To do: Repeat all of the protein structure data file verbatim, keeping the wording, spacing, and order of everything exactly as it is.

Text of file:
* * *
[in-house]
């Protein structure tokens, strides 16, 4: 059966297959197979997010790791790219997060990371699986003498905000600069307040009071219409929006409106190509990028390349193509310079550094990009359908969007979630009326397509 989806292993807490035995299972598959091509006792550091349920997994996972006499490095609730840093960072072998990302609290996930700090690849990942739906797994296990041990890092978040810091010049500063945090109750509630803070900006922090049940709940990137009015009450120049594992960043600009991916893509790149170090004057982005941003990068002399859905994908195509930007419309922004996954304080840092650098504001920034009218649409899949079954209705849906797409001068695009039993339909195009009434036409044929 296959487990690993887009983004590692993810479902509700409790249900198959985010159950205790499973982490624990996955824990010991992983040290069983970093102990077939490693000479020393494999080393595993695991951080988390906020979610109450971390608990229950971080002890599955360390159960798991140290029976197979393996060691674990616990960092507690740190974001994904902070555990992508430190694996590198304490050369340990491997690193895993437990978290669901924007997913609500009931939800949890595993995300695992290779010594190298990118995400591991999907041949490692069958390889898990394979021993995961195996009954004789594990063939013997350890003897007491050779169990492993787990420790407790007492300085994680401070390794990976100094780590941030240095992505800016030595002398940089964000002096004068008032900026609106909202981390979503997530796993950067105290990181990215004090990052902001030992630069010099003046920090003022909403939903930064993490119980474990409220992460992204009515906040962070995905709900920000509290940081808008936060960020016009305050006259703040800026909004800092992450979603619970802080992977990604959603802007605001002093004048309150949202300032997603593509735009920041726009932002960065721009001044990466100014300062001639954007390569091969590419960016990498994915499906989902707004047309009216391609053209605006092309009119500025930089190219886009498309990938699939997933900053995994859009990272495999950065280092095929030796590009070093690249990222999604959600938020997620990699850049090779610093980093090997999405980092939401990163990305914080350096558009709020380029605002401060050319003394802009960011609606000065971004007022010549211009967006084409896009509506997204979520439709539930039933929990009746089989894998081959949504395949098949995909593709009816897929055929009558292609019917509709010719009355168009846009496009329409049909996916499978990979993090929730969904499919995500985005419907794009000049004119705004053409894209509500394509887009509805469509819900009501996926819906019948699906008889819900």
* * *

[in-house]
């Protein structure tokens, strides 16, 4: 059966297959197979997010790791790219997060990371699986003498905000600069307040009071219409929006409106190509990028390349193509310079550094990009359908969007979630009326397509 989806292993807490035995299972598959091509006792550091349920997994996972006499490095609730840093960072072998990302609290996930700090690849990942739906797994296990041990890092978040810091010049500063945090109750509630803070900006922090049940709940990137009015009450120049594992960043600009991916893509790149170090004057982005941003990068002399859905994908195509930007419309922004996954304080840092650098504001920034009218649409899949079954209705849906797409001068695009039993339909195009009434036409044929 296959487990690993887009983004590692993810479902509700409790249900198959985010159950205790499973982490624990996955824990010991992983040290069983970093102990077939490693000479020393494999080393595993695991951080988390906020979610109450971390608990229950971080002890599955360390159960798991140290029976197979393996060691674990616990960092507690740190974001994904902070555990992508430190694996590198304490050369340990491997690193895993437990978290669901924007997913609500009931939800949890595993995300695992290779010594190298990118995400591991999907041949490692069958390889898990394979021993995961195996009954004789594990063939013997350890003897007491050779169990492993787990420790407790007492300085994680401070390794990976100094780590941030240095992505800016030595002398940089964000002096004068008032900026609106909202981390979503997530796993950067105290990181990215004090990052902001030992630069010099003046920090003022909403939903930064993490119980474990409220992460992204009515906040962070995905709900920000509290940081808008936060960020016009305050006259703040800026909004800092992450979603619970802080992977990604959603802007605001002093004048309150949202300032997603593509735009920041726009932002960065721009001044990466100014300062001639954007390569091969590419960016990498994915499906989902707004047309009216391609053209605006092309009119500025930089190219886009498309990938699939997933900053995994859009990272495999950065280092095929030796590009070093690249990222999604959600938020997620990699850049090779610093980093090997999405980092939401990163990305914080350096558009709020380029605002401060050319003394802009960011609606000065971004007022010549211009967006084409896009509506997204979520439709539930039933929990009746089989894998081959949504395949098949995909593709009816897929055929009558292609019917509709010719009355168009846009496009329409049909996916499978990979993090929730969904499919995500985005419907794009000049004119705004053409894209509500394509887009509805469509819900009501996926819906019948699906008889819900």